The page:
The Google Play Store is generally the safest place to get apps for your Android smartphone, but there are some bad guys every now and then. Recently, Google removed a handful of Android apps from the Play Store that were trying to steal Facebook’s passwords.

Dr. Web recently highlighted a “trojan” embedded in some Android apps that had the ability to trick users into giving up their Facebook password. Ten apps were observed using the software, most of which were actually available on the Google Play Store and had a significant number of downloads. The nine apps together have been downloaded over 6 million times.

The software worked by faking the Facebook login screen, leading users to believe that the otherwise innocuous app they were using required a Facebook account in order to function. After entering their password on the screen, the data was then stolen, giving the malicious actor access to the ignorant user’s account.

The shape displayed was then real. These Trojans used a special mechanism to trick their victims. After receiving the required settings from one of the C&C servers at startup, they loaded the legitimate Facebook website https://www.facebook.com/login.php into WebView. Next, they loaded JavaScript received from the C&C server into the same WebView. This script was used directly to hijack the credentials entered. Then, using the methods provided by the JavascriptInterface annotation, this JavaScript passed stolen logins and passwords to the Trojan horse applications, which then transferred the data to the attacker’s C&C server. After the victim logged into their account, the Trojans also stole cookies from the current authorization session. These cookies have also been sent to cyber criminals.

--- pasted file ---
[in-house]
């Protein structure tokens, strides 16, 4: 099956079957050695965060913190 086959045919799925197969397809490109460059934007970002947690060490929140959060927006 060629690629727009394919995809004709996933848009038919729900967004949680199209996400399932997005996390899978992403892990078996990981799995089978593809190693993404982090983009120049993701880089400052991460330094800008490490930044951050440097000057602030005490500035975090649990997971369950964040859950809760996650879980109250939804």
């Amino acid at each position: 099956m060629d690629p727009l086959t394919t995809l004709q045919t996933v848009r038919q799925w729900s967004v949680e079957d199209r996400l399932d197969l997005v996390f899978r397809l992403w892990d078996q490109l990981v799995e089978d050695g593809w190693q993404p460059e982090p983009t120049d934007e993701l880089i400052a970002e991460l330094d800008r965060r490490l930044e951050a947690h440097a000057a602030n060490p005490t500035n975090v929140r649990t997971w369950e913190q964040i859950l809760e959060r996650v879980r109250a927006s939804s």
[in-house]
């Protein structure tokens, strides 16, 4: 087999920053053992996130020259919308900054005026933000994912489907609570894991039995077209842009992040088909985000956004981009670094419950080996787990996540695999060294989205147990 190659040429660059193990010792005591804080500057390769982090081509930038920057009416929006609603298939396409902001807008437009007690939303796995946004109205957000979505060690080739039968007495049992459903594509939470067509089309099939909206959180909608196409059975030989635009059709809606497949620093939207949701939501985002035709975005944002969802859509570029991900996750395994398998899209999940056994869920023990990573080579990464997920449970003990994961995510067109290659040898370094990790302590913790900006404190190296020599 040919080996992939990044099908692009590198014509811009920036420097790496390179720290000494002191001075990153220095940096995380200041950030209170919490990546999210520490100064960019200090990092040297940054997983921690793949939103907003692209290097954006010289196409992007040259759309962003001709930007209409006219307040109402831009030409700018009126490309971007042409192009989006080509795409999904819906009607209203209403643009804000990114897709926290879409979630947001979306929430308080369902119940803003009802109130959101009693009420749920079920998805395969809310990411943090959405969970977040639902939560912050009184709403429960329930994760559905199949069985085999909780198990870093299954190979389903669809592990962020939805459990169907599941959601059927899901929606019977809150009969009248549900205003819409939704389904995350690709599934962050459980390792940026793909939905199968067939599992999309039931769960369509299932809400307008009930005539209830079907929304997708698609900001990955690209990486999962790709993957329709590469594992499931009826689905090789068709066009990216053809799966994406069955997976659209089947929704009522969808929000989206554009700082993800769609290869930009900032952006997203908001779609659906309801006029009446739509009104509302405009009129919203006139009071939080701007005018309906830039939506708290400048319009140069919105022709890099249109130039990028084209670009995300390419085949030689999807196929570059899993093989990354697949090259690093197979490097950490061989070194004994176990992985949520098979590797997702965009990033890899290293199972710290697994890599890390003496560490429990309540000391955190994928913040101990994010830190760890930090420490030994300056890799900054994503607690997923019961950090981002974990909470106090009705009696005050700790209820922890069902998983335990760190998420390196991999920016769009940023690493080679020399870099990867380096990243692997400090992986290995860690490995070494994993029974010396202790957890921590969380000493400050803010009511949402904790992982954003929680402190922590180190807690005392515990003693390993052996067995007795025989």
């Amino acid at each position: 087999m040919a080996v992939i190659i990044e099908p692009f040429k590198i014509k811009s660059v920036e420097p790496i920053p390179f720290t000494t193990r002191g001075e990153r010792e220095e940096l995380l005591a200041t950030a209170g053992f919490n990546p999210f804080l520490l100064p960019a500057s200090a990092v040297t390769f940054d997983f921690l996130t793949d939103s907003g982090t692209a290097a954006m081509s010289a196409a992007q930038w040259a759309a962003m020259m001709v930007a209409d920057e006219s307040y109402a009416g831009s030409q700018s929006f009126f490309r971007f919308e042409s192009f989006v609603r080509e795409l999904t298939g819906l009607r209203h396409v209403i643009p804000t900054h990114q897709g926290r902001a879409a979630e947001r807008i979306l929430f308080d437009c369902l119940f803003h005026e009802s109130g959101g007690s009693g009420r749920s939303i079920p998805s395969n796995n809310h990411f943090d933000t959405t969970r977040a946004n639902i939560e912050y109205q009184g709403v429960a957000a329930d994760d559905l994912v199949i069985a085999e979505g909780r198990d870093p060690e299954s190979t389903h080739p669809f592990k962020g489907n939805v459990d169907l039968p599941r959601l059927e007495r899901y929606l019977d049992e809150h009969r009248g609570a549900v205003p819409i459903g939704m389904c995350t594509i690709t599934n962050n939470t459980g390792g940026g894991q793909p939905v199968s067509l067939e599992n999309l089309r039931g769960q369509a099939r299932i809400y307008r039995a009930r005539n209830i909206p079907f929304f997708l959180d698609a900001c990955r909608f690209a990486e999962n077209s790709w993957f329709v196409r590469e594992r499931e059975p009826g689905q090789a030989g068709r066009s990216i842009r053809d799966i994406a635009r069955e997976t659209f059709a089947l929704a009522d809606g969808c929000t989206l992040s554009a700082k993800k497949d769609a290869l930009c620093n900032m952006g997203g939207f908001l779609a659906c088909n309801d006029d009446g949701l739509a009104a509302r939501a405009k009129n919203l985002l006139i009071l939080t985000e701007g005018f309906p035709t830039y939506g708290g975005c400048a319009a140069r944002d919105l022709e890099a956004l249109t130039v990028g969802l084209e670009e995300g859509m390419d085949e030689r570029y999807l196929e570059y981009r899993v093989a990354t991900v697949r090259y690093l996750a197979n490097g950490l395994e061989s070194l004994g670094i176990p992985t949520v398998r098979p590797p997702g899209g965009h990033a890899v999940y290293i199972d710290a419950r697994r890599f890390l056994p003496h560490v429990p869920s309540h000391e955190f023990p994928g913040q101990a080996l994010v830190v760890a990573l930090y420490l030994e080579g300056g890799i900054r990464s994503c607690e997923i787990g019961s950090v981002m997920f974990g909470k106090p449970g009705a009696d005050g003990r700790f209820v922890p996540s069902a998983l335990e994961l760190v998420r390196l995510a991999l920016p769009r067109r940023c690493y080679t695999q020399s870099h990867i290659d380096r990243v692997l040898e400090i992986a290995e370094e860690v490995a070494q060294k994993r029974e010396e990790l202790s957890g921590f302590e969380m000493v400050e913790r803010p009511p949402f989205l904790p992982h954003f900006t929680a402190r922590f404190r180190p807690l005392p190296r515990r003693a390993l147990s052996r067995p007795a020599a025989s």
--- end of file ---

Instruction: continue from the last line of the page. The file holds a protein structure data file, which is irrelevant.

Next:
The apps in question included photo editing apps, App Lock, a fitness app, and horoscope apps. Some of the apps apparently used Google’s Flutter language. “PIP Photo” was the most successful app with 5.8 million downloads. The rest of the apps were marked as “more than 100,000” or less.

ArsTechnica found that all nine apps had been removed from the Play Store, with a Google spokesperson confirming that the bad actor’s developer accounts had also been banned. Google recently took steps to further secure the Play Store Add security requirements for Google Play developers.

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